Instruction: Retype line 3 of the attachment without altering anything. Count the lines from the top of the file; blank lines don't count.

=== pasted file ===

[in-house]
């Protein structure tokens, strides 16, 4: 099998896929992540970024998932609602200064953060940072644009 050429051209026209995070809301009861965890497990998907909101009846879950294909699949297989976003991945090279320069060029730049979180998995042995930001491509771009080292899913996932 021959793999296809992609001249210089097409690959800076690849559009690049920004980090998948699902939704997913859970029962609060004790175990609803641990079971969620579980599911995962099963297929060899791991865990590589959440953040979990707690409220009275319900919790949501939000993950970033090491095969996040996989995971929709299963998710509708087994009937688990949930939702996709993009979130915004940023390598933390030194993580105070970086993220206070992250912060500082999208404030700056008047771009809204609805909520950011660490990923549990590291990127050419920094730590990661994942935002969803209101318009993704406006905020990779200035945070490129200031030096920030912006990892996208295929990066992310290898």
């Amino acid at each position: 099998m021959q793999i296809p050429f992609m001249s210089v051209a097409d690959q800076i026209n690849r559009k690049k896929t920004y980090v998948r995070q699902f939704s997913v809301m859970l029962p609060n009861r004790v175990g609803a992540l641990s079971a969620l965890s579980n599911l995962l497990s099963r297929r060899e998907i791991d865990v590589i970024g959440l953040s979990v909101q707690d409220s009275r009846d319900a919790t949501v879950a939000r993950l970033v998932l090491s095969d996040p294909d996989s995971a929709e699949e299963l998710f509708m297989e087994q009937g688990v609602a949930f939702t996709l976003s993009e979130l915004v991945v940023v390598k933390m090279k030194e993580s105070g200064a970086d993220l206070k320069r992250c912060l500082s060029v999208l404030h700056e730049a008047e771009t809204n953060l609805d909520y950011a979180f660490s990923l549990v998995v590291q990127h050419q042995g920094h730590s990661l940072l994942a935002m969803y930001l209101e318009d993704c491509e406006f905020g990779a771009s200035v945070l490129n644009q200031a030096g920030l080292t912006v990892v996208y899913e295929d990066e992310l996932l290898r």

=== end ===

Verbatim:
């Amino acid at each position: 099998m021959q793999i296809p050429f992609m001249s210089v051209a097409d690959q800076i026209n690849r559009k690049k896929t920004y980090v998948r995070q699902f939704s997913v809301m859970l029962p609060n009861r004790v175990g609803a992540l641990s079971a969620l965890s579980n599911l995962l497990s099963r297929r060899e998907i791991d865990v590589i970024g959440l953040s979990v909101q707690d409220s009275r009846d319900a919790t949501v879950a939000r993950l970033v998932l090491s095969d996040p294909d996989s995971a929709e699949e299963l998710f509708m297989e087994q009937g688990v609602a949930f939702t996709l976003s993009e979130l915004v991945v940023v390598k933390m090279k030194e993580s105070g200064a970086d993220l206070k320069r992250c912060l500082s060029v999208l404030h700056e730049a008047e771009t809204n953060l609805d909520y950011a979180f660490s990923l549990v998995v590291q990127h050419q042995g920094h730590s990661l940072l994942a935002m969803y930001l209101e318009d993704c491509e406006f905020g990779a771009s200035v945070l490129n644009q200031a030096g920030l080292t912006v990892v996208y899913e295929d990066e992310l996932l290898r």